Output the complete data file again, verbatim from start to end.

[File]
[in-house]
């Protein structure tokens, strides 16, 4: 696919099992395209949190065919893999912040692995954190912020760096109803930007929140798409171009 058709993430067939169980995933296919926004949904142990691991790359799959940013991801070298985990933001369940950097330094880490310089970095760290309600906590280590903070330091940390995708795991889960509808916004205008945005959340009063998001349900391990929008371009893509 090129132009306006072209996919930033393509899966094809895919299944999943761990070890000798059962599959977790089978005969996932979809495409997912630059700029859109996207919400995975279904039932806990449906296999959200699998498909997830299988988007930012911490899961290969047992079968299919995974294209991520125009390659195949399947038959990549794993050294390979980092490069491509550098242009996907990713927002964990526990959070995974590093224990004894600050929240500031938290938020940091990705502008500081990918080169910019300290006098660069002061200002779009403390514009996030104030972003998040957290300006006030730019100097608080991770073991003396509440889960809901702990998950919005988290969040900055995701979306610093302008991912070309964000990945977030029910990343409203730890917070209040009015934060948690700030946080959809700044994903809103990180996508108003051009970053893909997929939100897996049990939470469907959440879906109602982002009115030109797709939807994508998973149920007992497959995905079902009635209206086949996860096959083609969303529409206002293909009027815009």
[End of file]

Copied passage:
[in-house]
């Protein structure tokens, strides 16, 4: 696919099992395209949190065919893999912040692995954190912020760096109803930007929140798409171009 058709993430067939169980995933296919926004949904142990691991790359799959940013991801070298985990933001369940950097330094880490310089970095760290309600906590280590903070330091940390995708795991889960509808916004205008945005959340009063998001349900391990929008371009893509 090129132009306006072209996919930033393509899966094809895919299944999943761990070890000798059962599959977790089978005969996932979809495409997912630059700029859109996207919400995975279904039932806990449906296999959200699998498909997830299988988007930012911490899961290969047992079968299919995974294209991520125009390659195949399947038959990549794993050294390979980092490069491509550098242009996907990713927002964990526990959070995974590093224990004894600050929240500031938290938020940091990705502008500081990918080169910019300290006098660069002061200002779009403390514009996030104030972003998040957290300006006030730019100097608080991770073991003396509440889960809901702990998950919005988290969040900055995701979306610093302008991912070309964000990945977030029910990343409203730890917070209040009015934060948690700030946080959809700044994903809103990180996508108003051009970053893909997929939100897996049990939470469907959440879906109602982002009115030109797709939807994508998973149920007992497959995905079902009635209206086949996860096959083609969303529409206002293909009027815009």